21 Apr 2022
A coalition of UK medical charities and senior trauma doctors has released a series of training videos to help civilians save lives in the war in Ukraine.
London’s Air Ambulance Charity, StreetDoctors and citizenAID provided advice and support to create the videos alongside a group of senior doctors and emergency trauma specialists, including Prof David Lockey, Sir Keith Porter, Dr Phil Ward and Dr David McAroe.
The videos are narrated by Ukrainian TV presenter and activist Timur Miroshnychenko. They have been translated into Ukrainian and Russian and an English version has been narrated by TV presenter and historian, Dan Snow.
The videos, produced by film and production company Objekt, were filmed at our helipad base and show doctors and paramedics demonstrating techniques to treat injuries of the kind that will be currently found on the streets of Ukraine.
Using simple techniques and readily available materials, the videos demonstrate what to do if someone is bleeding from a gunshot or sharp object such as shrapnel, if someone has lost a limb, or sustained a eye burn injury. There are also videos on how to stop serious bleeding by creating a tourniquet and how to put someone in the recovery position if they are unconscious.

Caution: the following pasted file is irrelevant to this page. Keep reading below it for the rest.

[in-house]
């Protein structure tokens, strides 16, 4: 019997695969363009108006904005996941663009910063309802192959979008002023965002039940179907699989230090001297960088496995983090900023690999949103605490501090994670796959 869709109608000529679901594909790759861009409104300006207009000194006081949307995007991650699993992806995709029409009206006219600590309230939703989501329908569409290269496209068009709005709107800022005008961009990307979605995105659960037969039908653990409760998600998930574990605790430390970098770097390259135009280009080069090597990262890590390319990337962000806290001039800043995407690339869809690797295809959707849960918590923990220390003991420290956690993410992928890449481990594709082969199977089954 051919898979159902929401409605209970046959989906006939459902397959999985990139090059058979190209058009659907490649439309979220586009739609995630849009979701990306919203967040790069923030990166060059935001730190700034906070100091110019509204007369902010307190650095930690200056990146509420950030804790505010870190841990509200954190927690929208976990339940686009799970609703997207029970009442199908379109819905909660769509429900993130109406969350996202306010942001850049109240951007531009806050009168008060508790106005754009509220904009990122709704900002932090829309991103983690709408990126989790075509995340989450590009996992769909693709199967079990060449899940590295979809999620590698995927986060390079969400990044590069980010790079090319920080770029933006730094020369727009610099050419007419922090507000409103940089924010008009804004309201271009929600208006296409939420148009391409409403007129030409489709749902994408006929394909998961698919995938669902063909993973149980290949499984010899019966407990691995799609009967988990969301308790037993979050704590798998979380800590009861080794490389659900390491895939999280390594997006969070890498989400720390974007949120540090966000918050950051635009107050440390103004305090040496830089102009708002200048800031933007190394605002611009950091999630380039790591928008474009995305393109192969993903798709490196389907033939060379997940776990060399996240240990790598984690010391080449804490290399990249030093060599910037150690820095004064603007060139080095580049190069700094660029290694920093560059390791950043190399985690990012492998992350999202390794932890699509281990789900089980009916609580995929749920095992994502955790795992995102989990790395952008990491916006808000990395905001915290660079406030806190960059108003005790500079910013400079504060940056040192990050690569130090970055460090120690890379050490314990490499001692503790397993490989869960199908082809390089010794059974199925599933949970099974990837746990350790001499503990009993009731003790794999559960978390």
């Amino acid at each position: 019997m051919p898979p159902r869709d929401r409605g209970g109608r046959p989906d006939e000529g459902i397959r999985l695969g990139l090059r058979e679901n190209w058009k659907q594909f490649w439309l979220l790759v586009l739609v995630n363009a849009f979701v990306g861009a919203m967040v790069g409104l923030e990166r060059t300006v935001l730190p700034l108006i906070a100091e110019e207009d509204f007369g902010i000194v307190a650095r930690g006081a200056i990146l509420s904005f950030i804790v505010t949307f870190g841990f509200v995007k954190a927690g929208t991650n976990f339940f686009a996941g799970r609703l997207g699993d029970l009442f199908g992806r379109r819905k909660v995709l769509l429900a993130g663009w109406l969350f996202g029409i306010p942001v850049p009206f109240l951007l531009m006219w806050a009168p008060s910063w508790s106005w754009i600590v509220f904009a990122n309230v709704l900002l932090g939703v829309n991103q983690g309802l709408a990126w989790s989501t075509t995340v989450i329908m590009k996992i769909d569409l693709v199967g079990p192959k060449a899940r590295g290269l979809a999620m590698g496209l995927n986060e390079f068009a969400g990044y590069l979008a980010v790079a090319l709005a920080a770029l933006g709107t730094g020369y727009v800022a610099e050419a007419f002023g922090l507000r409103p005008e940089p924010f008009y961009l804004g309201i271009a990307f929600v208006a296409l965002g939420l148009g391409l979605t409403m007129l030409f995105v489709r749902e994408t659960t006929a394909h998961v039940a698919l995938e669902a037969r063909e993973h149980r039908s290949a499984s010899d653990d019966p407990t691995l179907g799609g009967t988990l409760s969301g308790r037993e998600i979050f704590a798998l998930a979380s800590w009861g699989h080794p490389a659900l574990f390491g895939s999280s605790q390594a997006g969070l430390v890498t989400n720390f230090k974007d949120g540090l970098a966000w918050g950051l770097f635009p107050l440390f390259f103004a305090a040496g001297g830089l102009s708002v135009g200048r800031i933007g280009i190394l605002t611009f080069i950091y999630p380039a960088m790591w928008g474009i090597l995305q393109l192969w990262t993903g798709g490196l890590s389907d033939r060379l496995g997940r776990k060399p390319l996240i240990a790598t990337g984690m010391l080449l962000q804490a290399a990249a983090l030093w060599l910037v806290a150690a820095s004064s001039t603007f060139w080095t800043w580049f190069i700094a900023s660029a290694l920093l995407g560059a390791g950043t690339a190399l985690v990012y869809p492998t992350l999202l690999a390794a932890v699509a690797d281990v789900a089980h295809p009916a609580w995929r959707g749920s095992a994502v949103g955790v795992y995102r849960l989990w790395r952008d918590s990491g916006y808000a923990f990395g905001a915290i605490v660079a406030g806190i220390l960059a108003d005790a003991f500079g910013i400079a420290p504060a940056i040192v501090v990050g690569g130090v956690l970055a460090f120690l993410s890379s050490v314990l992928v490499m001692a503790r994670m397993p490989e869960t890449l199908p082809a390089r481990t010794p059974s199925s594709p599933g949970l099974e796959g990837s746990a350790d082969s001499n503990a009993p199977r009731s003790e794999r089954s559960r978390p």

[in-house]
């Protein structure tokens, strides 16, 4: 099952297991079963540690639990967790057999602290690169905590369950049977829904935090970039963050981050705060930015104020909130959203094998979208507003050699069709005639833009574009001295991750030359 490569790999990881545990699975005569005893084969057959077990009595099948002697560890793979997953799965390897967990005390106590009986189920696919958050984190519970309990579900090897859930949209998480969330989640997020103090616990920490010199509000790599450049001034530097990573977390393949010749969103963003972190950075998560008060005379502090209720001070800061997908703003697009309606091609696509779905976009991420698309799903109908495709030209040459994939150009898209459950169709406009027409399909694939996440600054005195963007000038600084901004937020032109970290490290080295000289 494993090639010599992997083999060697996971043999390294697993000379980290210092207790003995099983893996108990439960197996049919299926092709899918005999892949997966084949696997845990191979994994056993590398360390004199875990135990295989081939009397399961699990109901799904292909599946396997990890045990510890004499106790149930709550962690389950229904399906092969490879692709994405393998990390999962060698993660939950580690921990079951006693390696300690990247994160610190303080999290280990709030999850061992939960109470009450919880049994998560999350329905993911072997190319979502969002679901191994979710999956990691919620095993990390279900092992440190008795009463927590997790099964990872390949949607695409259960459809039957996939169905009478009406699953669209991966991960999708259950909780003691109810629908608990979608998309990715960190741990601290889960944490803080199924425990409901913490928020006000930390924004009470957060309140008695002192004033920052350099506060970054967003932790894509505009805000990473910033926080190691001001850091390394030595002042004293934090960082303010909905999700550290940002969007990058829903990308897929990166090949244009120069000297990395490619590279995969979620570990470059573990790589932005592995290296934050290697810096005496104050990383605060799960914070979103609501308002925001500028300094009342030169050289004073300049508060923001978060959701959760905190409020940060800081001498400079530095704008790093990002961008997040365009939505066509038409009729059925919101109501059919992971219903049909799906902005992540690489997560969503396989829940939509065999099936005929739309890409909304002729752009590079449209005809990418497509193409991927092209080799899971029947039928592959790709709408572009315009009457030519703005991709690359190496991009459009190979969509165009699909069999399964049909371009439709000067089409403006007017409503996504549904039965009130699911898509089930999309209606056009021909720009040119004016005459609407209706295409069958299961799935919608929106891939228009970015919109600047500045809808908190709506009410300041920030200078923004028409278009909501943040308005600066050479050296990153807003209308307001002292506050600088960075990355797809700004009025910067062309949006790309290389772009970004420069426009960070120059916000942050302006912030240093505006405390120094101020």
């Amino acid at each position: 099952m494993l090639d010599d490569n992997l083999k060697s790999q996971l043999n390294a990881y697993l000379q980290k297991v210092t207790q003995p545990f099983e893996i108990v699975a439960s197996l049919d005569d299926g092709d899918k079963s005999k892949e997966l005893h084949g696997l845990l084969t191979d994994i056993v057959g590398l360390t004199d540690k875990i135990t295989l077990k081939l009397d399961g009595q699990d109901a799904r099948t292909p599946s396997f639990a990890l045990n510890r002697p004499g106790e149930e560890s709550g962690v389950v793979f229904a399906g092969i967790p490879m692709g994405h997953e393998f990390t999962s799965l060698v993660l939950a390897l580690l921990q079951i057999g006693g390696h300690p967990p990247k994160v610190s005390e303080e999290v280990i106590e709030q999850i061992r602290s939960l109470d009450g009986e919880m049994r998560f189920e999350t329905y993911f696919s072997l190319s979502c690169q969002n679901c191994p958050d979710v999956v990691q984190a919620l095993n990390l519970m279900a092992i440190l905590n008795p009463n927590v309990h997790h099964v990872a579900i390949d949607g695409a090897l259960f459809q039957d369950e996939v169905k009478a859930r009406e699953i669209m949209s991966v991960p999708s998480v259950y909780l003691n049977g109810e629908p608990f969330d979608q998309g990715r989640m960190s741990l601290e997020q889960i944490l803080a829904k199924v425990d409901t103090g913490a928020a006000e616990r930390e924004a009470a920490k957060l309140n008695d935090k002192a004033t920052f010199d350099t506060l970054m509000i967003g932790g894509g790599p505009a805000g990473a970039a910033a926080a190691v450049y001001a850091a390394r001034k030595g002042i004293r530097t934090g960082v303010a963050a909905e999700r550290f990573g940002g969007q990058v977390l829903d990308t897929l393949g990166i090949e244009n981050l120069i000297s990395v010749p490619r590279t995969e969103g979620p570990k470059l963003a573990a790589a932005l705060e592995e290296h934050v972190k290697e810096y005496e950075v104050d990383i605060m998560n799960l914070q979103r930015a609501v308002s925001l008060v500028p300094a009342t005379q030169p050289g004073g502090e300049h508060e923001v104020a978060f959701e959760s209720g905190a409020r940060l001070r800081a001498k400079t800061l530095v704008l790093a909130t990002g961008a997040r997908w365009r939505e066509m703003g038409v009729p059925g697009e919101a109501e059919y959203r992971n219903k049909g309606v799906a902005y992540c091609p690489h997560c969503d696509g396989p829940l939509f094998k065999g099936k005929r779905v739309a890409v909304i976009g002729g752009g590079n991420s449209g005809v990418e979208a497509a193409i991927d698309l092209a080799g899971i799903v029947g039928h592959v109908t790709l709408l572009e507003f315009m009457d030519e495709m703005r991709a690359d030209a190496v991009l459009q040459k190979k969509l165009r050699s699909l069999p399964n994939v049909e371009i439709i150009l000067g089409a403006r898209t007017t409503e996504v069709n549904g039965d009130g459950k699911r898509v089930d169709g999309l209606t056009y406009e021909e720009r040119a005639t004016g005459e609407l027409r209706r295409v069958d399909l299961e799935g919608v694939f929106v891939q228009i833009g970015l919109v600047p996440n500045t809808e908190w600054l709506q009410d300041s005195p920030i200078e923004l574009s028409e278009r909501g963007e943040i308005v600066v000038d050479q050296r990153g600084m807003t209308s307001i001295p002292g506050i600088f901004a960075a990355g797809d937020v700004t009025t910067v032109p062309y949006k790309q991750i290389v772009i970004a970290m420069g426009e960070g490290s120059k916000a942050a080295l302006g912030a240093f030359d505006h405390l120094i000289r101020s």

It is hoped that by knowing what to do, citizens will be empowered to provide key pre-hospital care and reduce the number of casualties.
All videos can be downloaded at civilianfirstaid.org and are also available through Civilian First Aid social channels, which you can find below:
The charities and doctors involved in this partnership are changing the way first aid training is delivered in conflicts. As we're seeing in Ukraine, civilians are on the frontline, and this format means people without prior training will be able to equip themselves with simple life-saving skills. By harnessing the immediacy and shareability of social media, we hope this information will reach the greatest number of people and save lives. These videos can be stored, shared and used as a resource at the point of care, which understandably is something traditional first aid teaching cannot achieve.